The first thing to consider when assessing Australia’s likely squad for the upcoming two-Test tour of Bangladesh is that the hosts have won only four of their 51 home Tests so far, drawing 12 and losing 35. As slippery as Bangladesh can be on their day and as bad as things have become for Australia on this England tour, whatever Steve Smith-captained XI takes the field at Chittagong in a month’s time will fancy its chances of a rebound series win.
All the more reason, one would assume, to trial a few players who’ll play a lot of cricket for Australia in the next decade anyway. Yet the precise fall-out from the failed Ashes campaign is still to be seen. Below are three potential squads; the most likely one, a conservative one and an experimental one, a subjective exercise to be certain but one that has thrown up enough names as to highlight the state of flux that Australian cricket could enter in the next few years as selectors look to regenerate the batting order in particular. Only Smith and David Warner of the top six at Trent Bridge have a long-term future beyond a tough three-Test summer engagement with New Zealand.
The first two teams here are also dependent opener batsman Chris Rogers being talked into soldiering on into his 39th year. If that doesn’t happen, Usman Khawaja is his most likely replacement and will probably be in the XI already regardles, but he might also stay down the order if the more dour Cameron Bancroft is preferred at the top. Unluckily discarded Queenslander Joe Burns hovers close to the top six, while Peter Nevill will surely take the wicket-keeping gloves no matter what transpires.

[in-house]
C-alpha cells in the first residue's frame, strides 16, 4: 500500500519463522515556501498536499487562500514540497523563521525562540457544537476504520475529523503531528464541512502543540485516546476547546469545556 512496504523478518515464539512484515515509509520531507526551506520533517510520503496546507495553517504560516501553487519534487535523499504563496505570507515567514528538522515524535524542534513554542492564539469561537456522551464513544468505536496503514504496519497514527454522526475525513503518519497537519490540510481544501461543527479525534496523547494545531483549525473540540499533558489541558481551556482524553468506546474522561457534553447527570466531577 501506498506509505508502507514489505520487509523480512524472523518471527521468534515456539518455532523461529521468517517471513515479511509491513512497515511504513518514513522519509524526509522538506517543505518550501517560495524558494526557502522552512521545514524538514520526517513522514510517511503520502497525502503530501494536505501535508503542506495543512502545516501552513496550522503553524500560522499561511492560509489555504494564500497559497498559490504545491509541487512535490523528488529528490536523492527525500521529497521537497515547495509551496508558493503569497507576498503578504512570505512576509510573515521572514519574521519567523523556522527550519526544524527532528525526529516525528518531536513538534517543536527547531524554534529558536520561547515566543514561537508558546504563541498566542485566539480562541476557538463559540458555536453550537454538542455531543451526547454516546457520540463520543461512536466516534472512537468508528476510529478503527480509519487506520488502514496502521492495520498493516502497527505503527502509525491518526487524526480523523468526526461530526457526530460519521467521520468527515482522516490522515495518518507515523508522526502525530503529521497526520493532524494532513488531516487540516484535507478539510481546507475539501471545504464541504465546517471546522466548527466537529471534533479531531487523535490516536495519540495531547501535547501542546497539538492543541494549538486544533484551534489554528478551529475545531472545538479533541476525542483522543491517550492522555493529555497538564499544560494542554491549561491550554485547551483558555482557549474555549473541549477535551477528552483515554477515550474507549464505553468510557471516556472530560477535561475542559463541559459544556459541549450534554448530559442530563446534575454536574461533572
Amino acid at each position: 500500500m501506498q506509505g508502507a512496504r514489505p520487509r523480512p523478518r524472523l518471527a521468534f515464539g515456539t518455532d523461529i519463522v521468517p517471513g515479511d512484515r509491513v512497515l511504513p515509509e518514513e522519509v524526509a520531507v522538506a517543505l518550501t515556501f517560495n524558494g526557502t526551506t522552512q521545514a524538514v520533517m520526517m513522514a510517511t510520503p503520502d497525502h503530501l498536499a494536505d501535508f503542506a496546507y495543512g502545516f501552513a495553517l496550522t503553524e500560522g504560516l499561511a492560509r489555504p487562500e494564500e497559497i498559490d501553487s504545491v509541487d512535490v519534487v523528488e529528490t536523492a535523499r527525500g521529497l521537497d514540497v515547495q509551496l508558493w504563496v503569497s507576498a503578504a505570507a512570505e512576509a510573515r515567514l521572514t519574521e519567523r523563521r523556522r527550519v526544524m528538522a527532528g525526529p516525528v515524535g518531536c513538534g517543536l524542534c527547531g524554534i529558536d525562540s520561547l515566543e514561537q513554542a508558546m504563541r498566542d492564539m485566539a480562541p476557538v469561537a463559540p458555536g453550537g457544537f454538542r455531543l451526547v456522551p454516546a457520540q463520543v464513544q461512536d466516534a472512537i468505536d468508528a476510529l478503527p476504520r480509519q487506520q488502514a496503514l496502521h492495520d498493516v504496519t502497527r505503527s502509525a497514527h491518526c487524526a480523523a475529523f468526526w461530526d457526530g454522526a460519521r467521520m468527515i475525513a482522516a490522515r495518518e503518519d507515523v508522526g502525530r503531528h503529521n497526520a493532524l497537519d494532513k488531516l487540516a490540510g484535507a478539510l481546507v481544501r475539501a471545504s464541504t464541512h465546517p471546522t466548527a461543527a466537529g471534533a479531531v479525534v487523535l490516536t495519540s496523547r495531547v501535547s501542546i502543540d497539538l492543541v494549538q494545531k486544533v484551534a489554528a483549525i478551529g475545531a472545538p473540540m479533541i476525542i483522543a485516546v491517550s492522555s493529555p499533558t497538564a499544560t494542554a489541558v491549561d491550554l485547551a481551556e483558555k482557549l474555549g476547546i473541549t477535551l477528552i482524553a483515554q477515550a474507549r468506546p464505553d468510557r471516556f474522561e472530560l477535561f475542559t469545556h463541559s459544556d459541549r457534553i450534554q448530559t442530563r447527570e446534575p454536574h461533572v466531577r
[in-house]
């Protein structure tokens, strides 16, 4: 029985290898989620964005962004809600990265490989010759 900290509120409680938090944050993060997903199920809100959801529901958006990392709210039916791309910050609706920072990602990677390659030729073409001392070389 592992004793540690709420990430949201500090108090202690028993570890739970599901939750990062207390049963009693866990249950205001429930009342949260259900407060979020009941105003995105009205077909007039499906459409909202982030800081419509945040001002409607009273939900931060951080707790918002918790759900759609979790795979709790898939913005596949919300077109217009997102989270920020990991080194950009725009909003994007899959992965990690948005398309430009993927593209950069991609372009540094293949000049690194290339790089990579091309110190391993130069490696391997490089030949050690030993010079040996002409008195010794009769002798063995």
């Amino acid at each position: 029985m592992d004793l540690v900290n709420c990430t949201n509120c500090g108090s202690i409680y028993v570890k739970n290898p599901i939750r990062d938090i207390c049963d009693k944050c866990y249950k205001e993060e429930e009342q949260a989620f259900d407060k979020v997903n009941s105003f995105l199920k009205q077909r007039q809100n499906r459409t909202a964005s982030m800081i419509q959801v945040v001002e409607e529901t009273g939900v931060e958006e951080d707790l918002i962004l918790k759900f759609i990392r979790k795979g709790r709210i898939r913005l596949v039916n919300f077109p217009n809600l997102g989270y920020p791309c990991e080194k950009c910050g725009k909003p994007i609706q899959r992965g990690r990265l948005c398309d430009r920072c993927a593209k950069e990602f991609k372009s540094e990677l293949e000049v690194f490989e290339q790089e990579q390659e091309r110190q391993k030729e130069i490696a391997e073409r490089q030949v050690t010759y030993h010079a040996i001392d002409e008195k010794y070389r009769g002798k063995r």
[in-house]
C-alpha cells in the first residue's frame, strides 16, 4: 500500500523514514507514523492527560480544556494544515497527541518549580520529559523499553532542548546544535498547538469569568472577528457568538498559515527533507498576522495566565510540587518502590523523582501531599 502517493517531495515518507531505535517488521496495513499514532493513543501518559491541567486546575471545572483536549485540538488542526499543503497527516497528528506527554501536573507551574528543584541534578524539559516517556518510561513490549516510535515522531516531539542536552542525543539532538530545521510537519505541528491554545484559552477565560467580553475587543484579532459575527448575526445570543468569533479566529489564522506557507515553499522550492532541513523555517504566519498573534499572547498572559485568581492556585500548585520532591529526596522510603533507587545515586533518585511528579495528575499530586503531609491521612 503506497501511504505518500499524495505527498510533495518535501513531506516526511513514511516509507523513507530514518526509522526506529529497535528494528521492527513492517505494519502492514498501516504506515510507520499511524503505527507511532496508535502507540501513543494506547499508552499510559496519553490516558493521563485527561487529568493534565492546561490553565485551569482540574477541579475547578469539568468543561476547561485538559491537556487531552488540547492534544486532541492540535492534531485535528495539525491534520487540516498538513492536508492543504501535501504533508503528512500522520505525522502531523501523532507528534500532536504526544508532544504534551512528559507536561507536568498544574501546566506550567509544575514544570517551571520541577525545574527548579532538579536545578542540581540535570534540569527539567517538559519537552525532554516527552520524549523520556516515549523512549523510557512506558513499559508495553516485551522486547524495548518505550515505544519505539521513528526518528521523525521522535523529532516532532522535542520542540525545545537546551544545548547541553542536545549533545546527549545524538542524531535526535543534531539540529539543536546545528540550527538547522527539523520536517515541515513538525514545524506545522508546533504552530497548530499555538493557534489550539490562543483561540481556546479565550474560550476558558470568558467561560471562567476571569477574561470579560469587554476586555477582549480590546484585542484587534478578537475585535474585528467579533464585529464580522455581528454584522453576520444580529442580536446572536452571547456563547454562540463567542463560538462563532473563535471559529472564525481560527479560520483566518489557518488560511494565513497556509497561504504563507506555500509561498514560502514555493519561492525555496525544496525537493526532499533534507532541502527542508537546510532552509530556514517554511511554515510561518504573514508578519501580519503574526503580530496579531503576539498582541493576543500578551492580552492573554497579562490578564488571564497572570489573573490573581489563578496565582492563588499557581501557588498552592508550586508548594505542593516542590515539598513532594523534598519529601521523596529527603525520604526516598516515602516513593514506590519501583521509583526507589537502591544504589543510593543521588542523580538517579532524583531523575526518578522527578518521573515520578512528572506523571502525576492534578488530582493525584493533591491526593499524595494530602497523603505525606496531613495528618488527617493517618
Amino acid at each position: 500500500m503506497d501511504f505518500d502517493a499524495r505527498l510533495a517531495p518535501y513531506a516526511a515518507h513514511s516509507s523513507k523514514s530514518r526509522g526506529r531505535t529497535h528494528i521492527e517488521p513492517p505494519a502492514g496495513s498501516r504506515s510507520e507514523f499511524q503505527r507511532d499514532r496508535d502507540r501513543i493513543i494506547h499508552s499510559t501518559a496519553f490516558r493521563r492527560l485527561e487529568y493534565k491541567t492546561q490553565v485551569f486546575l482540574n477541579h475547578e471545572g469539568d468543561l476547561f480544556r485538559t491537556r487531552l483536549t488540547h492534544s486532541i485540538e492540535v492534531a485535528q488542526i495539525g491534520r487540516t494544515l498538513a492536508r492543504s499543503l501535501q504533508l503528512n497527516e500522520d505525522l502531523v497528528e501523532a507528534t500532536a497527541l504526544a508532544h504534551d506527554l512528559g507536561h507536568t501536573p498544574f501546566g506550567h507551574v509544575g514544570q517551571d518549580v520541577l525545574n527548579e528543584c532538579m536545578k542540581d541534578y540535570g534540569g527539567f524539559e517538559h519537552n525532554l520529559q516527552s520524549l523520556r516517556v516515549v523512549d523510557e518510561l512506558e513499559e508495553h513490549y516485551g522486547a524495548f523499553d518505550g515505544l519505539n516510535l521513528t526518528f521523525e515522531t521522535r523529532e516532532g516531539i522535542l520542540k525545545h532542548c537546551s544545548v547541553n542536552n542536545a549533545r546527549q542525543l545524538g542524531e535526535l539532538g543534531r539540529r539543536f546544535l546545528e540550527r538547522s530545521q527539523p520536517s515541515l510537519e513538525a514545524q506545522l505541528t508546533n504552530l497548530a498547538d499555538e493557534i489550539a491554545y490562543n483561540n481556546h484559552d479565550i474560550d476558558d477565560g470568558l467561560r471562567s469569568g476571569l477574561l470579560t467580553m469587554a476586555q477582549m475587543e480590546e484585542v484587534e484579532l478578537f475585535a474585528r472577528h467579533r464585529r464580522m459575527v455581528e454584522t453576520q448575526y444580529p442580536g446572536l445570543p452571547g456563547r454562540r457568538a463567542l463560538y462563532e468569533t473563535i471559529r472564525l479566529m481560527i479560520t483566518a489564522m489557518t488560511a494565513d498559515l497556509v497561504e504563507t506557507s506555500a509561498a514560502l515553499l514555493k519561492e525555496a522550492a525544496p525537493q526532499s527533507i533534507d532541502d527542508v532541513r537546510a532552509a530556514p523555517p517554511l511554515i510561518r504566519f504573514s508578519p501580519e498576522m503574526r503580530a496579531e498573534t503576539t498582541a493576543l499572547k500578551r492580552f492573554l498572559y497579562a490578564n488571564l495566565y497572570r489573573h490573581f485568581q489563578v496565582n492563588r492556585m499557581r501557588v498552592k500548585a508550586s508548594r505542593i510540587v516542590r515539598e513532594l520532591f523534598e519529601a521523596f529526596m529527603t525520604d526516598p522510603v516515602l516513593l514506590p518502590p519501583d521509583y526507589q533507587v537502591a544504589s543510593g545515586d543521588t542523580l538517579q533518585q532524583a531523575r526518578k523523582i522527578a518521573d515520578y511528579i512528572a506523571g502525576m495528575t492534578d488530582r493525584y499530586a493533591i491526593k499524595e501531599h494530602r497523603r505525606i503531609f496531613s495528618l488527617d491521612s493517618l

The likely XI
1. Chris Rogers, 2. David Warner 3. Steve Smith (captain), 4. Usman Khawaja, 5. Shaun Marsh, 6. Mitchell Marsh, 7. Peter Nevill, 8. Mitchell Johnson, 9. Mitchell Starc, 10. Nathan Lyon, 11. Fawad Ahmed. 12th man: Joe Burns
The top order looks a lot more stable with Rogers in it, a factor that should see a lot of arm-twisting occur in the next few weeks. Khawaja’s elevation to the captaincy of Australia A seemed a particularly significant nod from the national selectors and given the likelihood that they’ll refuse to discard both Adam Voges and Shaun Marsh, the latter is more likely to retain his place in spin-friendly conditions.
Australia’s bowlers mostly escaped scrutiny during this Ashes series by virtue of Australia’s batting being so god-awful, but with Mitchell Starc firing enough to warrant spearhead status and Mitchell Johnson the preferred senior pro, Josh Hazlewood might make way for the second spinner (Ahmed) if the conditions demand it.
In all likelihood Mitchell Marsh will remain the preferred candidate for the all-rounder slot and did indeed do his best Test batting so far at number six in the series against Pakistan in the Emirates. In an ideal world, both James Faulkner (an ultra-competitive and vastly underrated red ball player whose opportunities to impress in first-class cricket are limited by his busy short-form schedule) and muscular, in-form A-teamer Marcus Stoinis will continue to push him.
A question lingers in regards to that slot through; can a post-Clarke Australian batting line-up really afford the luxury of batting an all-rounder at six? If so, wicket-keeping newcomer Nevill will need to be relied upon for regular runs. Should a specialist batsman be preferred to the younger Marsh, Burns was mightily unlucky to miss the West Indies and Ashes trips and could return to the fold at number six.
The conservative XI